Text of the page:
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Normal West spotlight

Normal West juniors Richard Simpkins (23, left) and Kyler Stork (33, right) have developed into key juniors on the Normal West basketball team after getting cut in junior high.

NORMAL — Richard Simpkins and Kyler Stork easily could have walked away from basketball when they failed to make the cut in junior high.

Instead, they both rededicated their commitment to the game.

"My mom always told me in junior high to keep trying when I didn't make the team," said Stork.

"I didn't really listen to discouragement," said Simpkins. "I just worked hard and kept developing my game to get me where I am today."

Where Simpkins and Stork are today sees them as high school juniors with key roles on the Normal West basketball team. Stork, a 6-foot-5 center, averages 7.1 points and a team-high 4.2 rebounds per game, while Simpkins checks in with 6.6 and 3.9 marks as a 6-3 forward.

"Both of them, they're getting better and I think they're going to be really, really good players," said West coach Brian Cupples, whose junior-dominated team carries a 10-9 overall record and 1-3 Big 12 Conference mark into Friday's game at Urbana. "Kyler gives us some scoring, rebounding and size. Richard gives us good length and athleticism and he can knock down open shots."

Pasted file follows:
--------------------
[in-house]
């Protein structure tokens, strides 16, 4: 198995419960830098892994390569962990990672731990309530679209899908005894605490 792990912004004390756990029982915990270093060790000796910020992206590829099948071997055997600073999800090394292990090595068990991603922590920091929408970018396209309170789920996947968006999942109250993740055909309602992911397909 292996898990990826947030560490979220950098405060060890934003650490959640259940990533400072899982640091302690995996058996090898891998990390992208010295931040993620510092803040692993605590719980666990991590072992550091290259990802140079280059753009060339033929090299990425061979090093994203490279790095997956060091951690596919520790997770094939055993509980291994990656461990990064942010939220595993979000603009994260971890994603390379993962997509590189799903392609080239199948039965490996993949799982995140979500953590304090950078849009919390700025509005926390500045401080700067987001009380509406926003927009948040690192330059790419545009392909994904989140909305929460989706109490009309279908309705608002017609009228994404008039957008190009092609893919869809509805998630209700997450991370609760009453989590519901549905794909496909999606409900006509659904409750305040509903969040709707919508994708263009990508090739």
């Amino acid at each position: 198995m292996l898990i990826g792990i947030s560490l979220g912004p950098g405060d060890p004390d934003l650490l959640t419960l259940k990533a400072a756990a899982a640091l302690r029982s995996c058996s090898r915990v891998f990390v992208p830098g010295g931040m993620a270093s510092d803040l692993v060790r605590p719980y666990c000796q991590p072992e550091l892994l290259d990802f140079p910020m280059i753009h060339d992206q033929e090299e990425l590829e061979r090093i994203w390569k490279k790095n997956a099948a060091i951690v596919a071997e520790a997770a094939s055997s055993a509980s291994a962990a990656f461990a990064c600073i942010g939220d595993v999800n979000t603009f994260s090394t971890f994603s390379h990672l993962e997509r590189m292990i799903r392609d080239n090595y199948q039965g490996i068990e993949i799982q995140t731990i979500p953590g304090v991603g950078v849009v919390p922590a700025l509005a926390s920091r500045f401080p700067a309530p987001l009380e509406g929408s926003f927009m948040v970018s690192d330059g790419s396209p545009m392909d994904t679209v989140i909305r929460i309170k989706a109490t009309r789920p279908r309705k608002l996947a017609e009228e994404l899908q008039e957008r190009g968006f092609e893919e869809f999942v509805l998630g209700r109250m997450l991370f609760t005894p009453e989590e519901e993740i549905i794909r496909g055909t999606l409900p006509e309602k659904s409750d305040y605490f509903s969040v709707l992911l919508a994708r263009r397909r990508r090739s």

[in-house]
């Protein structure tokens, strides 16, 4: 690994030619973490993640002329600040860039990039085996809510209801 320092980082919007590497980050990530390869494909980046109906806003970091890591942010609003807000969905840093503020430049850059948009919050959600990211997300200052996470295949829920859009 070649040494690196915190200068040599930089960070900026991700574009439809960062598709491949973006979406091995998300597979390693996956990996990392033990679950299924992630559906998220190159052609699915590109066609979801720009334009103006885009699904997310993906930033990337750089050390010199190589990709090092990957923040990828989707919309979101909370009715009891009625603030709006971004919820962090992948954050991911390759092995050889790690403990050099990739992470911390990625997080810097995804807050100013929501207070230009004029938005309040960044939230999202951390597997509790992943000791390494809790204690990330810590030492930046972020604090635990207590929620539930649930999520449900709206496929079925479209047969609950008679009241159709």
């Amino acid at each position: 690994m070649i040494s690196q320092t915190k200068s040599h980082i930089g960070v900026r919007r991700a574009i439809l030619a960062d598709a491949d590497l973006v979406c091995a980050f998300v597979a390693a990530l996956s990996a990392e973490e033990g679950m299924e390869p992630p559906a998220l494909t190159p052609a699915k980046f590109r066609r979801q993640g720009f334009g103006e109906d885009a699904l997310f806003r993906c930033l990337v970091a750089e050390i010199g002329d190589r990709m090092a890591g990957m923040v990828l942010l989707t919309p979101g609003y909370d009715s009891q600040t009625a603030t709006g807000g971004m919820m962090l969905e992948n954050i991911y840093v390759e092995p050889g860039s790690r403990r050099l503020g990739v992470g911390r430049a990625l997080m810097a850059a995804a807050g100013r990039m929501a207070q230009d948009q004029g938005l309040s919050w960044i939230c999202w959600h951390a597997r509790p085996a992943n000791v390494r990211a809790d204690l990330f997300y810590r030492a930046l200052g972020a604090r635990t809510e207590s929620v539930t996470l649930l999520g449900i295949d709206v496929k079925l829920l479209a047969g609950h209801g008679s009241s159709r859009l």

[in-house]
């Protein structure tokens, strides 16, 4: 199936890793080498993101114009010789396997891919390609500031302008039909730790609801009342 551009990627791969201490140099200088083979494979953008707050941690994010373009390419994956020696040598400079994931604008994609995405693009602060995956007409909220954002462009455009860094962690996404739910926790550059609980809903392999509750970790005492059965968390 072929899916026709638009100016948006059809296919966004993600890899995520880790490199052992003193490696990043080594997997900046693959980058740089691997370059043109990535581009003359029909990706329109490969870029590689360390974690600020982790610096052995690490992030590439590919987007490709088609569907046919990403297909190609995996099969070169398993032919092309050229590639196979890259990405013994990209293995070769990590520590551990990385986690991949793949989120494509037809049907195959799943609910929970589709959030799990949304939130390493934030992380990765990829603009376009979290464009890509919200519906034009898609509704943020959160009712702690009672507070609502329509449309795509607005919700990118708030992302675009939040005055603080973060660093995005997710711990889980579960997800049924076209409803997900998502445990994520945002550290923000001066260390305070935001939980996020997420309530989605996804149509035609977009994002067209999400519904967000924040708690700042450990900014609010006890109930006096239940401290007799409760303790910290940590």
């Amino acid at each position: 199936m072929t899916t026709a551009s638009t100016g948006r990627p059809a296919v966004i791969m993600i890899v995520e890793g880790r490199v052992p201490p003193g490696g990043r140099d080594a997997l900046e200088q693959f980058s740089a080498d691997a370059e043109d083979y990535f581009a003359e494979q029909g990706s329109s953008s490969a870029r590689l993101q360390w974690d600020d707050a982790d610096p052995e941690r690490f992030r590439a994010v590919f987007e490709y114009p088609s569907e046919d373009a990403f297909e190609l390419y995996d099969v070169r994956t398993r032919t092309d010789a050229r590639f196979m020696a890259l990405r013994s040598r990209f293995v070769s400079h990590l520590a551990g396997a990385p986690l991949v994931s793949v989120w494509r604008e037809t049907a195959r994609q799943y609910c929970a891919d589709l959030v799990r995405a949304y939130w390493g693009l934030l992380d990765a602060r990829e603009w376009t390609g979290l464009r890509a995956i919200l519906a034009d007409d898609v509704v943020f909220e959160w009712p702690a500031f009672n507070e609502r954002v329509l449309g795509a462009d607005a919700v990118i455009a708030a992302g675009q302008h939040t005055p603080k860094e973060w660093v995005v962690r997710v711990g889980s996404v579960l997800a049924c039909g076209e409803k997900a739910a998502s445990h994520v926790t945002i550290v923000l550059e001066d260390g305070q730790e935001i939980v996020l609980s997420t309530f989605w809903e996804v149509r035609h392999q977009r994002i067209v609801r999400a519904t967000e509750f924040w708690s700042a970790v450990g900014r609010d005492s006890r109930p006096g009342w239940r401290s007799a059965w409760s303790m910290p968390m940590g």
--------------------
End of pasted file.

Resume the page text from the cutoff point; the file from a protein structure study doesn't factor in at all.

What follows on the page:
Simpkins and Stork admitted needing to bounce back from the initial sting of those junior high cuts.

"Yeah, but I stuck with it and played over the summer and developed my game," said Simpkins. "I've worked harder and I've seen Kyler work very, very hard. We just love to play the game."

"It was kind of tough at first; when you don't make a team, you do get discouraged. After a while, you refocus and try to get better over the summer," said Stork. "I never really gave up on it."

Stork, who's seen a growth spurt of five inches since starting high school, emerged for the Wildcats over the past week. He grabbed 10 rebounds off the bench in a loss to Normal Community on Friday, then totaled 48 points in West's three wins in the Rockton Hononegah MLK Tournament.

"Kyler's come miles. He's a sponge; anything you tell him, he tries to do," said Cupples. "He just gives us more of a scoring threat. We always knew it was kind of there; he just had a knack."

After honing his outside game, Simpkins now wants to improve his ability to drive the lane and attack the rim. Cupples said Simpkins' talents continue to progress toward what he feels is a very high ceiling.

"He's not even close (to his potential). Richard's best years are ahead of him. He's still got things to learn and some skill development to come," said Cupples. "He has such ability, such athletic gifts, that he's just got to keep spending time with it."

Simpkins said he's benefited from a strong rapport with Wildcats' catalyst Josh Robinson, who leads the team in scoring at 16.6 while also dishing out 4.5 assists per contest.

"He's like my brother and I love him. He runs the court so well," said Simpkins. "We have a good connection because we played over the summer. We have good chemistry together."

Cupples sees the development of Simpkins and Stork as a good lesson for all players, including junior high stars who might be inclined to rest on their laurels.

"There are kids that maybe are sitting on the bench or kids that got cut, didn't go out or whatever," he said. "They stick with it. They really have a love for the game. It really is a tribute to them and to their families."

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Assistant Sports Editor

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